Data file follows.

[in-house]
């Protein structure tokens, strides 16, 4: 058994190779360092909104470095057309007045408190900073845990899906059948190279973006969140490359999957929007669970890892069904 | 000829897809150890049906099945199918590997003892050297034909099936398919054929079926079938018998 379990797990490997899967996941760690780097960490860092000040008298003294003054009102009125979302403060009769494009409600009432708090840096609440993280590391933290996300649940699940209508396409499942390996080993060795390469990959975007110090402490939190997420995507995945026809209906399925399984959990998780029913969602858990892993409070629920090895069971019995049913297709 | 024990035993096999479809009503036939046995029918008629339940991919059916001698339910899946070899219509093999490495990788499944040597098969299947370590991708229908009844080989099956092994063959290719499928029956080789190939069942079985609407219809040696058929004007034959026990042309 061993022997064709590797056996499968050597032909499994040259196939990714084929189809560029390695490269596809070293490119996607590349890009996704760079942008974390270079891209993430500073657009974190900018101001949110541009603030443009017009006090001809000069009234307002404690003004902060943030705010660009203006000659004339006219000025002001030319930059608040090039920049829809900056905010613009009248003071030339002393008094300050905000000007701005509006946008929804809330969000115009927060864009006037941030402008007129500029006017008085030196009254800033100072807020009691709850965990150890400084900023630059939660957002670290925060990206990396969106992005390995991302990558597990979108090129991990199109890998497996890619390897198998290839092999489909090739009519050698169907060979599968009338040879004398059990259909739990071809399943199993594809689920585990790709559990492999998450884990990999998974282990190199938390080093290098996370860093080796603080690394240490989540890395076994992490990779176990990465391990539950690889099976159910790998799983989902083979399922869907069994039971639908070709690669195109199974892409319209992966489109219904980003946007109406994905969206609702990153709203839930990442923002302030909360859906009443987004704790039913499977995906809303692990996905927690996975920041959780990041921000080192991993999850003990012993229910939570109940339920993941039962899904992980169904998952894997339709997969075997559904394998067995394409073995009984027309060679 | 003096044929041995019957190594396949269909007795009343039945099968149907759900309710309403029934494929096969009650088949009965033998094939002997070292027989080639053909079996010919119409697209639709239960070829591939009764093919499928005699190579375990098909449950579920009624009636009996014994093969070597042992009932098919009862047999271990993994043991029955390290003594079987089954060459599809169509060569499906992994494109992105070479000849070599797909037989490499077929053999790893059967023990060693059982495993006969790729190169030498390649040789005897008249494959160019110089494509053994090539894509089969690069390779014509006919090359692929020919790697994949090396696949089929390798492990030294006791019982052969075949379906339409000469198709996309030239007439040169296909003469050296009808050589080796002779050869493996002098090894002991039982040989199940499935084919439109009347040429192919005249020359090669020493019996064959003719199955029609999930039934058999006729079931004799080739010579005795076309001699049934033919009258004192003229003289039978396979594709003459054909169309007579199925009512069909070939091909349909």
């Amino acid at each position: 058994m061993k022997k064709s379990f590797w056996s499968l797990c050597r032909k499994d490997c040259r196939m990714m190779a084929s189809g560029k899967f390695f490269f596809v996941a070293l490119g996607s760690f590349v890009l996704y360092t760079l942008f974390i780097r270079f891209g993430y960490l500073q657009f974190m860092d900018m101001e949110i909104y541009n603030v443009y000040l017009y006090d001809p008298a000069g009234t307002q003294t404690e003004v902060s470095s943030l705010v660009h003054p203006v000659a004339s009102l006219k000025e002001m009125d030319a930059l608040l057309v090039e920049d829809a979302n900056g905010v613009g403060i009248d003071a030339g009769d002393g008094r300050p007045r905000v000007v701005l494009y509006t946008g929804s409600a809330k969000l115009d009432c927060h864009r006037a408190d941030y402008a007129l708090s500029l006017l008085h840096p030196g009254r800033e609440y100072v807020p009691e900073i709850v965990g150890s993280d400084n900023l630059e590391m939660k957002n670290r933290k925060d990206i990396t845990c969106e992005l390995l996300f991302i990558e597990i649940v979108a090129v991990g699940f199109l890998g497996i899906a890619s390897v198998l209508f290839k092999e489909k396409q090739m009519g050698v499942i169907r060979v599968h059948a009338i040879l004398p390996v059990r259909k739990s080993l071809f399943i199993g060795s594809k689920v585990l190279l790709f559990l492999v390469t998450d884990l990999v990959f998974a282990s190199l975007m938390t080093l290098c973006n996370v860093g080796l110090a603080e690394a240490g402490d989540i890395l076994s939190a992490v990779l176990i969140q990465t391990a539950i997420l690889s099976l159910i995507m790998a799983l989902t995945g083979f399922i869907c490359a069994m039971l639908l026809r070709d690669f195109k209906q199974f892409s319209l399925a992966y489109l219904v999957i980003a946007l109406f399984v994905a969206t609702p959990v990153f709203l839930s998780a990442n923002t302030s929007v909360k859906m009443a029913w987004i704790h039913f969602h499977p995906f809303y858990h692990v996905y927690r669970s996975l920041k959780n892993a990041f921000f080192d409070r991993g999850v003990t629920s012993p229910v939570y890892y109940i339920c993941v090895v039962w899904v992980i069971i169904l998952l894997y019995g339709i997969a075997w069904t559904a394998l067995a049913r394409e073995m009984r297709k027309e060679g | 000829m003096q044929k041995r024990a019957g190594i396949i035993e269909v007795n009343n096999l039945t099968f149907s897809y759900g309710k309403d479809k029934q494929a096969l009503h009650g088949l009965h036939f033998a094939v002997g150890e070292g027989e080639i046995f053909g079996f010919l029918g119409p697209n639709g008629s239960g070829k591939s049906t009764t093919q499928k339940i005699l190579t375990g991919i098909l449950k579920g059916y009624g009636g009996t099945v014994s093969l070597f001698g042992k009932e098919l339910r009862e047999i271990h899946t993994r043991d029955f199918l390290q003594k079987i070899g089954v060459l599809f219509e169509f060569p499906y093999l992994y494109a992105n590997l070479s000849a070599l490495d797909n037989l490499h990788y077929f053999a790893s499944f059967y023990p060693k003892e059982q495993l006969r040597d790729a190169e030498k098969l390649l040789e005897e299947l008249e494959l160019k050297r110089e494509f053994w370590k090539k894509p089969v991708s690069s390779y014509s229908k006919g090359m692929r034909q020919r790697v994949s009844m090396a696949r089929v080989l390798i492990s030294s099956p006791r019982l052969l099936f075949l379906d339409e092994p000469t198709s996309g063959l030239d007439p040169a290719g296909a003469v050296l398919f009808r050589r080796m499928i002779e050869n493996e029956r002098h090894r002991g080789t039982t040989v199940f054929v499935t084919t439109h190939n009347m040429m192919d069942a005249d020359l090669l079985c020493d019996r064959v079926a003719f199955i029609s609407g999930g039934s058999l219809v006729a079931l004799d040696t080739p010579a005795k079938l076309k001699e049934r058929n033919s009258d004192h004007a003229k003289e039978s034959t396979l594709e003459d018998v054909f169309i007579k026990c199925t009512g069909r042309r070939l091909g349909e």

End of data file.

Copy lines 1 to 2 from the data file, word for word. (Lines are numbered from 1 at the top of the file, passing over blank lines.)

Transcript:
[in-house]
């Protein structure tokens, strides 16, 4: 058994190779360092909104470095057309007045408190900073845990899906059948190279973006969140490359999957929007669970890892069904 | 000829897809150890049906099945199918590997003892050297034909099936398919054929079926079938018998 379990797990490997899967996941760690780097960490860092000040008298003294003054009102009125979302403060009769494009409600009432708090840096609440993280590391933290996300649940699940209508396409499942390996080993060795390469990959975007110090402490939190997420995507995945026809209906399925399984959990998780029913969602858990892993409070629920090895069971019995049913297709 | 024990035993096999479809009503036939046995029918008629339940991919059916001698339910899946070899219509093999490495990788499944040597098969299947370590991708229908009844080989099956092994063959290719499928029956080789190939069942079985609407219809040696058929004007034959026990042309 061993022997064709590797056996499968050597032909499994040259196939990714084929189809560029390695490269596809070293490119996607590349890009996704760079942008974390270079891209993430500073657009974190900018101001949110541009603030443009017009006090001809000069009234307002404690003004902060943030705010660009203006000659004339006219000025002001030319930059608040090039920049829809900056905010613009009248003071030339002393008094300050905000000007701005509006946008929804809330969000115009927060864009006037941030402008007129500029006017008085030196009254800033100072807020009691709850965990150890400084900023630059939660957002670290925060990206990396969106992005390995991302990558597990979108090129991990199109890998497996890619390897198998290839092999489909090739009519050698169907060979599968009338040879004398059990259909739990071809399943199993594809689920585990790709559990492999998450884990990999998974282990190199938390080093290098996370860093080796603080690394240490989540890395076994992490990779176990990465391990539950690889099976159910790998799983989902083979399922869907069994039971639908070709690669195109199974892409319209992966489109219904980003946007109406994905969206609702990153709203839930990442923002302030909360859906009443987004704790039913499977995906809303692990996905927690996975920041959780990041921000080192991993999850003990012993229910939570109940339920993941039962899904992980169904998952894997339709997969075997559904394998067995394409073995009984027309060679 | 003096044929041995019957190594396949269909007795009343039945099968149907759900309710309403029934494929096969009650088949009965033998094939002997070292027989080639053909079996010919119409697209639709239960070829591939009764093919499928005699190579375990098909449950579920009624009636009996014994093969070597042992009932098919009862047999271990993994043991029955390290003594079987089954060459599809169509060569499906992994494109992105070479000849070599797909037989490499077929053999790893059967023990060693059982495993006969790729190169030498390649040789005897008249494959160019110089494509053994090539894509089969690069390779014509006919090359692929020919790697994949090396696949089929390798492990030294006791019982052969075949379906339409000469198709996309030239007439040169296909003469050296009808050589080796002779050869493996002098090894002991039982040989199940499935084919439109009347040429192919005249020359090669020493019996064959003719199955029609999930039934058999006729079931004799080739010579005795076309001699049934033919009258004192003229003289039978396979594709003459054909169309007579199925009512069909070939091909349909």